TMD: That’s great — everyone building off each other. What kind of stuff beyond that have you been doing in the class? Is it mainly writing? 

AD: The final project is written, although I’ve told them they don’t have to. I am really interested to see if some will choose art projects or maybe even like some kind of data study. We’re analyzing lots and lots of pieces of writing. For me, the most comfortable place to talk about defamiliarization is when you look at sentences, and you ask what choices the writer is making word-by-word. What is she relying on? Habit? Are we able to predict what words are going to come next in a sequence of words? Do you get pleasure when the word that you don’t expect coming comes? Sometimes for me, the great joy of reading is when you realize the patterns of language are being changed a little bit and are played with, versus familiar expected language. It’s all about how much effort do you want to put into perception? I think that’s true of life itself. I want to make sure I’m paying attention when I’m in the world. I think that’s true in writing and reading, for sure. I’m drawn to writers who are breaking your expectations and resisting your expectations.

TMD: So, how do you try to apply that to your own writings?

AD: ​​I’m sure you do the same thing. Every time you’re writing a sentence, you have to make a number of decisions that are based on habit. So, if you said, “I sat with Anthony outside, and the sun glinted off the table,” you’ll have probably seen “sun and glinted,” paired together a bunch of times before. And it’s up to your brain to decide — do I want to kind of resist that? Do I want to make this sentence maybe a little more interesting but harder to read, by saying “reflected” off the glass? I always think in terms of the huge, large scale of a narrative of a novel, and also at the micro scale of each sentence. What is the reader expecting? How can I either meet or frustrate those expected expectations?

TMD: Applying that to “Cloud Cuckoo Land,” your most recent work, where there are so many different and interconnected storylines, did you sort of develop each story individually, or was it more simultaneous?

AD: No, they kind of grew all at the same time because I’m trying to make them all reflect back and refer to each other in a way so that the central “Cloud Cuckoo Land” myth is somehow, as that unfolds, reflecting back on what’s going on in each of the characters’ lives at the time. It was this huge puzzle. I was trying to mimic the way in science, all these things that we think are unconnected actually are. For example, the Gulf Stream: It is this big current of warm water that flows through the Atlantic and keeps temperatures stable in places like London and Miami. We are just now learning that it’s slowing down, kind of suddenly, and that we think it’s tied to the melting of ice in Greenland. All this freshwater flooding into the ocean is changing densities in the ocean water, and that’s what’s slowing down the Gulf Stream. It’s just one of a trillion examples of how, like the weather in London is connected to the weather in Miami, which is connected to the ice in Greenland, which is connected to us using cars in Detroit and using air conditioners in Ann Arbor.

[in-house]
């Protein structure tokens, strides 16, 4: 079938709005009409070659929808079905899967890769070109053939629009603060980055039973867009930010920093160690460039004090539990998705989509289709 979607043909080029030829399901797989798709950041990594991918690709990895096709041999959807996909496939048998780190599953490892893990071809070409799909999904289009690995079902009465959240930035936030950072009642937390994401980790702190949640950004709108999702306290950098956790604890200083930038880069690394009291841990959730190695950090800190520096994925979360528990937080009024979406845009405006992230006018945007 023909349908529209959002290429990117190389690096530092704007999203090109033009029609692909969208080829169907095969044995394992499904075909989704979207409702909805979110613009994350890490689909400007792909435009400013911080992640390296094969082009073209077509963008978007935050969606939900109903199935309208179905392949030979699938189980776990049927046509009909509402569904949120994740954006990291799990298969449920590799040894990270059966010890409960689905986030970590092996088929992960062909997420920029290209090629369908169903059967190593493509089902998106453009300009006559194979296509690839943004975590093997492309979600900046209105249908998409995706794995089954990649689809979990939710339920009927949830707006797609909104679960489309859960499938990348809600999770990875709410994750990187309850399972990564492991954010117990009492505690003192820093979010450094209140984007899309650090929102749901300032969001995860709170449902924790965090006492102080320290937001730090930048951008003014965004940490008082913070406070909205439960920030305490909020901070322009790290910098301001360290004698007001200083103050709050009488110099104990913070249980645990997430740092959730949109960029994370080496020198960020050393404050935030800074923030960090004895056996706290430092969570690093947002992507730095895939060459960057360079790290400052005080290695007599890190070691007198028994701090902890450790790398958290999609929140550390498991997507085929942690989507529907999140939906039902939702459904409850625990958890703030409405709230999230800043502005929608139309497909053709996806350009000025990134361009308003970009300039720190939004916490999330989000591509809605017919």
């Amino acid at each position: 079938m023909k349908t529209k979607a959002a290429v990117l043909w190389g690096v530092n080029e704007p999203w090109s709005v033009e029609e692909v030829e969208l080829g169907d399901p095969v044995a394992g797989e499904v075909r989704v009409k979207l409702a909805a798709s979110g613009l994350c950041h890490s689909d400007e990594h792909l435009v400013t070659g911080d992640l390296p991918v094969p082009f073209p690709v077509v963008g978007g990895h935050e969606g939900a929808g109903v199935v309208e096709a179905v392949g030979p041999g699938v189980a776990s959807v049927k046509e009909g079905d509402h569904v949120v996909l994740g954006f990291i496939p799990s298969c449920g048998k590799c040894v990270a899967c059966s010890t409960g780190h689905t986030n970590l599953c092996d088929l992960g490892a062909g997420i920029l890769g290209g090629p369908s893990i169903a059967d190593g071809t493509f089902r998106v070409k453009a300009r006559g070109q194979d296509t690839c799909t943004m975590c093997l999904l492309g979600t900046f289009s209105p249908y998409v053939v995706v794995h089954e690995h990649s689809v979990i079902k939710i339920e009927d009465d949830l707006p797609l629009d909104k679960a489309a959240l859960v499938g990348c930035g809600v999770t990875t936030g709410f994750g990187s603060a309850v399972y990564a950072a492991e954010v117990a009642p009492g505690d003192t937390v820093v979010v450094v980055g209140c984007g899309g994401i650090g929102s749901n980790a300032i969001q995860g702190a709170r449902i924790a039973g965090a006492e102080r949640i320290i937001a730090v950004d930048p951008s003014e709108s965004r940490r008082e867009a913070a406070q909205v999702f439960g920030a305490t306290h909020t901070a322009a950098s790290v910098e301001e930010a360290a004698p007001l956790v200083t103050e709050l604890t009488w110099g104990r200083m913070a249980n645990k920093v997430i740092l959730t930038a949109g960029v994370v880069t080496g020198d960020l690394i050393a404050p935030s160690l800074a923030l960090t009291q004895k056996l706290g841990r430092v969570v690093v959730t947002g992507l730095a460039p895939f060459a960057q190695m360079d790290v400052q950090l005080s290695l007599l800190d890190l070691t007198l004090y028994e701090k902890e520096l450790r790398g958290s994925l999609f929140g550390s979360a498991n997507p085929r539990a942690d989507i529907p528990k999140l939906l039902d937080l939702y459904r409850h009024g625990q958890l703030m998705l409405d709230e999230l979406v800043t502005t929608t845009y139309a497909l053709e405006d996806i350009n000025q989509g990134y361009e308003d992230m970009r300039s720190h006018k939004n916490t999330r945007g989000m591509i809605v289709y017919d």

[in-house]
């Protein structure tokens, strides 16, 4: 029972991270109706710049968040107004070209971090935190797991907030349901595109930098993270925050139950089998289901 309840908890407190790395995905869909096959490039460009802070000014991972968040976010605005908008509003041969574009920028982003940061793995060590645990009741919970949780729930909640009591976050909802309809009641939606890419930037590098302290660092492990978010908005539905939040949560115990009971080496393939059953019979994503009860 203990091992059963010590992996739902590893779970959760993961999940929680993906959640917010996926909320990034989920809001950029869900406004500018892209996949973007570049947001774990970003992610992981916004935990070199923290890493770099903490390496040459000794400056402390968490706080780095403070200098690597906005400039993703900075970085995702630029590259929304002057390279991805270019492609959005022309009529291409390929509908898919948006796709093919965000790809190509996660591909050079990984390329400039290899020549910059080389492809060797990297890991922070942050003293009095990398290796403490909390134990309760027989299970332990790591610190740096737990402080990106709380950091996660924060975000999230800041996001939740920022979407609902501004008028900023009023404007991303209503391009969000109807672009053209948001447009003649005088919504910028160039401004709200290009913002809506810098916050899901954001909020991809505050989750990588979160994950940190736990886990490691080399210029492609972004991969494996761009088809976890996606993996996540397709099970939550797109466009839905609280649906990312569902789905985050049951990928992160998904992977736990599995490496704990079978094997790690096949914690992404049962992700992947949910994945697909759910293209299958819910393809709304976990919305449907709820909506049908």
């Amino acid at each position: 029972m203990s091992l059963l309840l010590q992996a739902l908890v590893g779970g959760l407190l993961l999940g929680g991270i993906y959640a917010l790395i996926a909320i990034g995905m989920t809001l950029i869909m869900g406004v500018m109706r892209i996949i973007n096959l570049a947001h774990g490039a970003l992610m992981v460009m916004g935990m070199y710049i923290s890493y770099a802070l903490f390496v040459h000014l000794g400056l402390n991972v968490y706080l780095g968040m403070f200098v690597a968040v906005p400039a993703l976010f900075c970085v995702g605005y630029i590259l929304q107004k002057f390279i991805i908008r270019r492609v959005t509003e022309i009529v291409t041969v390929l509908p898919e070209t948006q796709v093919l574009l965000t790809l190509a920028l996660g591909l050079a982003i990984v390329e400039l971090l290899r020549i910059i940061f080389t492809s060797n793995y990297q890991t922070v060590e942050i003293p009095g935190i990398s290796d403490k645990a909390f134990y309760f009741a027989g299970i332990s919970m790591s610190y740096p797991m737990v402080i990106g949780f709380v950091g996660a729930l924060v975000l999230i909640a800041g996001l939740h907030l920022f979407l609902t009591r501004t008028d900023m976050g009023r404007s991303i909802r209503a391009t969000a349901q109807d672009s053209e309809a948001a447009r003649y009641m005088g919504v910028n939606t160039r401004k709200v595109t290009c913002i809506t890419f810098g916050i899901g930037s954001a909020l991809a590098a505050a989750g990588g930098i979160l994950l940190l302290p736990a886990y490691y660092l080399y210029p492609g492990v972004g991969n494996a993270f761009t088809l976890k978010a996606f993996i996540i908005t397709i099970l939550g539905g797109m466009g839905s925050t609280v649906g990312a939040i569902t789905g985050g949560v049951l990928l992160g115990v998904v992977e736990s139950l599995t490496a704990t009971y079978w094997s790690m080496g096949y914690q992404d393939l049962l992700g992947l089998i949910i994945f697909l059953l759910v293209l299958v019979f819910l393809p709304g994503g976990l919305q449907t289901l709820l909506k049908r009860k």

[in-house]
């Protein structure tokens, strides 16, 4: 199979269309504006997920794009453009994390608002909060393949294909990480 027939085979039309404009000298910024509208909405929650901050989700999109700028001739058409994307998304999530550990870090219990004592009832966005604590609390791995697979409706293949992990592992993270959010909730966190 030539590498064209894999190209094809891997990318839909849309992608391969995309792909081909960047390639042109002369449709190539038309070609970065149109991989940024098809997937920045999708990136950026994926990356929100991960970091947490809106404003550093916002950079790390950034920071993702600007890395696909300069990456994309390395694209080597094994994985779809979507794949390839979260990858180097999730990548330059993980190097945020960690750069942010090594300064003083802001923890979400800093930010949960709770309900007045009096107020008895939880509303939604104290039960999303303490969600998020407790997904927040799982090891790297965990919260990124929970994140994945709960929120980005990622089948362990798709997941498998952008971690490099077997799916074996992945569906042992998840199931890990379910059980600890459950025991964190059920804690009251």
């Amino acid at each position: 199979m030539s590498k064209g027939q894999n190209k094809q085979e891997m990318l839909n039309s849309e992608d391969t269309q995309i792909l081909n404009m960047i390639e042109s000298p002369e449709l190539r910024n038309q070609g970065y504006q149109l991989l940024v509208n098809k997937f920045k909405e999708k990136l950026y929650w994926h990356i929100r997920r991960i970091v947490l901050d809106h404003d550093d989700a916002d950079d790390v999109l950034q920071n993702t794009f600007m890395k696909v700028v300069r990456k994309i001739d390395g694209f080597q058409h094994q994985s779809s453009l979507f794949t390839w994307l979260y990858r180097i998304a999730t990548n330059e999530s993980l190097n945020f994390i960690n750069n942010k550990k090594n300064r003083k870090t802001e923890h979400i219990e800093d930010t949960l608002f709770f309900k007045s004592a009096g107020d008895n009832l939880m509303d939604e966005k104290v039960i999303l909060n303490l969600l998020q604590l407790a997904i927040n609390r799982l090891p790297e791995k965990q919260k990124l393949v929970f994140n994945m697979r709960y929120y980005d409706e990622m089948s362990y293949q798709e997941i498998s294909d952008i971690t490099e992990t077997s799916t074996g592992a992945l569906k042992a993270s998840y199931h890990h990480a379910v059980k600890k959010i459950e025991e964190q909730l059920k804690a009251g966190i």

That’s what I’m trying to do. How are these characters connected? You may start, “I don’t get this, why is he telling these stories,” but hopefully, if you trust the book and keep going, you start to feel these connections between them. And I think that’s kind of what’s ailing us right now is all this polarization in our society. Sometimes we forget there are visible connections between us and people. Loving the neighbor we don’t understand and voting for a candidate we don’t like. It’s also through time. The grandchildren of our grandchildren that we will never meet — we’re connected to them. And our decisions that we make in our lives will affect them.

TMD: You were writing so many different characters, I was curious about the process of writing the voices for each character, and how you maintain your own creative voice in it, but at the same time, take on the different voices of characters? How do you do that? Does this tie in with defamiliarization and having to take yourself out of the picture?

AD: Step out of your own self. For me, research is a big part of it. Before coming to you, I just spent four hours in the library. I was reading journals from the 1700s of French sailors and just started getting into that world. In the class tomorrow, we’ll talk about electricity, and how hard it is to even imagine life before electricity. You have to forget that fire departments didn’t exist, candles were really hard to light, candles weren’t really made of wax — beeswax was really expensive, so you made it from fats. And they smell bad. Lots of times poor folks would eat the candles when they would run out of food. All those things get lost. So I guess, to get to the voice of a character, especially characters from the past, it’s a real exercise of forgetting the things you think. Trying to enter their worldview is like stepping across culture and stepping across time. For me, it’s like you get to live multiple lives.